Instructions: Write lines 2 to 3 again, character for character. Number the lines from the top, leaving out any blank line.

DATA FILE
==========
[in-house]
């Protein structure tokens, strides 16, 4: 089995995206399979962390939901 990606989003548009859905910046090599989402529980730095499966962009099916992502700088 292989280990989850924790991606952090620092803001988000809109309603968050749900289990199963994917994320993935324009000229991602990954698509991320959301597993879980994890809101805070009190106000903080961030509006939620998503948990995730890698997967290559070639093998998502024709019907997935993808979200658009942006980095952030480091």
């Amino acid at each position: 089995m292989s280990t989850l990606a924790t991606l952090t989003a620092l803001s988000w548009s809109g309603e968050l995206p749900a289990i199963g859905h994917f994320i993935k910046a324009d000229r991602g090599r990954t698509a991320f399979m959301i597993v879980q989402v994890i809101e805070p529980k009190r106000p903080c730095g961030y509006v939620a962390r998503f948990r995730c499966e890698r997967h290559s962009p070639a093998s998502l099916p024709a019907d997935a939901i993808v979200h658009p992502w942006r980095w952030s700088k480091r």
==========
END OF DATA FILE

């Protein structure tokens, strides 16, 4: 089995995206399979962390939901 990606989003548009859905910046090599989402529980730095499966962009099916992502700088 292989280990989850924790991606952090620092803001988000809109309603968050749900289990199963994917994320993935324009000229991602990954698509991320959301597993879980994890809101805070009190106000903080961030509006939620998503948990995730890698997967290559070639093998998502024709019907997935993808979200658009942006980095952030480091």
């Amino acid at each position: 089995m292989s280990t989850l990606a924790t991606l952090t989003a620092l803001s988000w548009s809109g309603e968050l995206p749900a289990i199963g859905h994917f994320i993935k910046a324009d000229r991602g090599r990954t698509a991320f399979m959301i597993v879980q989402v994890i809101e805070p529980k009190r106000p903080c730095g961030y509006v939620a962390r998503f948990r995730c499966e890698r997967h290559s962009p070639a093998s998502l099916p024709a019907d997935a939901i993808v979200h658009p992502w942006r980095w952030s700088k480091r």